Paris: France mulls lifting ban on casinos

Could casinos soon make an appearance in Paris? A government report will look at the possibility of introducing the banned establishments into the capital after a series of scandals involving gambling clubs in the city.

Paris: France mulls lifting ban on casinos
Casino photo: Shutterstock

In a report commissioned by the French government, the possibility of legalizing casinos in the French capital will be re-examined. 

Under a French law dating back to 1907, casinos are only permitted in thermal spas and health resorts. In 1988 this was extended to tourist areas with more than 500,000 inhabitants.

Currently, casinos cannot be built within 100km of Paris.

Quoted in Le Parisien, an unnamed member of the opposition to the Council of Paris said casinos could bring substantial financial benefits to France.

“If we are pragmatic, we must take two factors into account: first that the casinos are located in nearly 200 towns in France and all goes well. Then that such a perspective represents substantial tax revenues not only for the state, but also for Paris.”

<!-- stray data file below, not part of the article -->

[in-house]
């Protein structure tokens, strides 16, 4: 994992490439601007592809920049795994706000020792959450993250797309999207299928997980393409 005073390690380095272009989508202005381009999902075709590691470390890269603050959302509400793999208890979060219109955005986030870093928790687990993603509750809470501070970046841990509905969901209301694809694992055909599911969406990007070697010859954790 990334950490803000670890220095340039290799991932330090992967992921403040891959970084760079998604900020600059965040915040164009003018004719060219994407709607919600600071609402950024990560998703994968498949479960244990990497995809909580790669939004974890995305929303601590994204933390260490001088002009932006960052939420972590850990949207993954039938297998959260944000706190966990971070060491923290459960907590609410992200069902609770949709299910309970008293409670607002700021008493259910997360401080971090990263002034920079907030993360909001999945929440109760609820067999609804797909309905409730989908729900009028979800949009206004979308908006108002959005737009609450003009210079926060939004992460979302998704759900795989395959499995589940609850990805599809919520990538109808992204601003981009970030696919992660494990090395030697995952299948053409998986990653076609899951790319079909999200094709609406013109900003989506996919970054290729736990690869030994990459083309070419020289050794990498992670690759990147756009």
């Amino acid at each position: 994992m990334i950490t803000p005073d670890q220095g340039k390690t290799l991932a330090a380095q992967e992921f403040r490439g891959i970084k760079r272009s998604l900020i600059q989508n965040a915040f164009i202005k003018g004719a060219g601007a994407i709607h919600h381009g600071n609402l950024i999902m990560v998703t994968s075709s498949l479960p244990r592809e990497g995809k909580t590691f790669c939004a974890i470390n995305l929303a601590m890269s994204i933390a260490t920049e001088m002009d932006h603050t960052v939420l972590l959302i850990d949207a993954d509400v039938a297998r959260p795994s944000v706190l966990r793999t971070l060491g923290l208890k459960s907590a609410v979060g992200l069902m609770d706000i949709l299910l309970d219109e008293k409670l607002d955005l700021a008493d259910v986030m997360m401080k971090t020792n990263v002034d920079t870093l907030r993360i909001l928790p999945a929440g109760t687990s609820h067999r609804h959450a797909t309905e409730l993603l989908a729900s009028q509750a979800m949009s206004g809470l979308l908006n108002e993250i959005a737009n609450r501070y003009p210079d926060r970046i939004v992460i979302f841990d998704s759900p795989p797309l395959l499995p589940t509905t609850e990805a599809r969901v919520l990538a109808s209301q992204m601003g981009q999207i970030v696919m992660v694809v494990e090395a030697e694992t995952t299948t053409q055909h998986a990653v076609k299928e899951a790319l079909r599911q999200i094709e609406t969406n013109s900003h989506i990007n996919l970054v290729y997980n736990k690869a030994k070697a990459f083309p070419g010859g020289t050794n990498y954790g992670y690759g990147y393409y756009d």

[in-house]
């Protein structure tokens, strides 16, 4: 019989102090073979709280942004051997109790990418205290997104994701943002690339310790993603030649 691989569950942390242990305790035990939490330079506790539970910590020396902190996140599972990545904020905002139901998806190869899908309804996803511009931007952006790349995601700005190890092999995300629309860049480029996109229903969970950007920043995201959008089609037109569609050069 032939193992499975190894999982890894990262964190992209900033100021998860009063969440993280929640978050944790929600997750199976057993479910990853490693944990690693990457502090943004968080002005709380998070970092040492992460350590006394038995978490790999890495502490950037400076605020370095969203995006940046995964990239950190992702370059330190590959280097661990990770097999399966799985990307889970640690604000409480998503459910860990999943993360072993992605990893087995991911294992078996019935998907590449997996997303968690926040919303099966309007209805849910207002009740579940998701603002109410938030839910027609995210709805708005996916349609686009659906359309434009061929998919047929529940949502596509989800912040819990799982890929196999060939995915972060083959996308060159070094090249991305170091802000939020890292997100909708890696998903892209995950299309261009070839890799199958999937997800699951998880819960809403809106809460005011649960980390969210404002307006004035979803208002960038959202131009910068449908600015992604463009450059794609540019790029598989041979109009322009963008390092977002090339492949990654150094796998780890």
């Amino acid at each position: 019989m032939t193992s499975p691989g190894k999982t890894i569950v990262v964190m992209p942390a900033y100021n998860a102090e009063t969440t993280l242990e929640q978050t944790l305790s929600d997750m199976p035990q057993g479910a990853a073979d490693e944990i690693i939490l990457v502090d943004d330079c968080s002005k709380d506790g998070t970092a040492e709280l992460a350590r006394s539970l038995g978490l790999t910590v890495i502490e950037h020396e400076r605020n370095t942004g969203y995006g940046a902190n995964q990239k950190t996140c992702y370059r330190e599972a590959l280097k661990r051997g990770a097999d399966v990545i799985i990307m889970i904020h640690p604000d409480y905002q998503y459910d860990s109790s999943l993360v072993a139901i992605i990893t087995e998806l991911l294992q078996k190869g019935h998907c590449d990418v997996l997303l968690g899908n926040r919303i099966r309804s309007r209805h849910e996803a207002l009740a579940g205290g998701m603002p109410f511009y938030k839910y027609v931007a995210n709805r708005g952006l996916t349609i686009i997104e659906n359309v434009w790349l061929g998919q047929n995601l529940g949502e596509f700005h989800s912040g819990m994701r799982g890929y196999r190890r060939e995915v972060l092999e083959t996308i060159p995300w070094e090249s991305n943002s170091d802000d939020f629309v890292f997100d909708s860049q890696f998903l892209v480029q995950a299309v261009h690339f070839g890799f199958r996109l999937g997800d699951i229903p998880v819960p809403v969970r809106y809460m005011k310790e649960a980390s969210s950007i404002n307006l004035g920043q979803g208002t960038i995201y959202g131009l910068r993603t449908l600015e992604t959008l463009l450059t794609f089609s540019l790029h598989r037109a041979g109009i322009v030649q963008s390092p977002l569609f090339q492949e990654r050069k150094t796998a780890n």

The commissioning of the report follows several scandals involving the city’s notorious gambling clubs, known as ‘cercles de jeu’ in French.

Unlike casinos, gambling clubs are members-only and are not subject to the same restrictions.

Since 2007 a total of 13 of these establishments have been closed down by the Ministry of the Interior including the Cercle Wagram and the Cercle Concorde.

“The legal status and mode of operation of certain circles have contributed to the emergence of various offences and fraud,” a source close to the report was quoted as saying by Le Parisien.

“The time of opacity is over. You have to think, and that’s the challenge of this mission, of proposing places for legal and regulated gambling.”

The report will be submitted in April by Jean-Pierre Duport, a former prefect for the Ile-de-France region.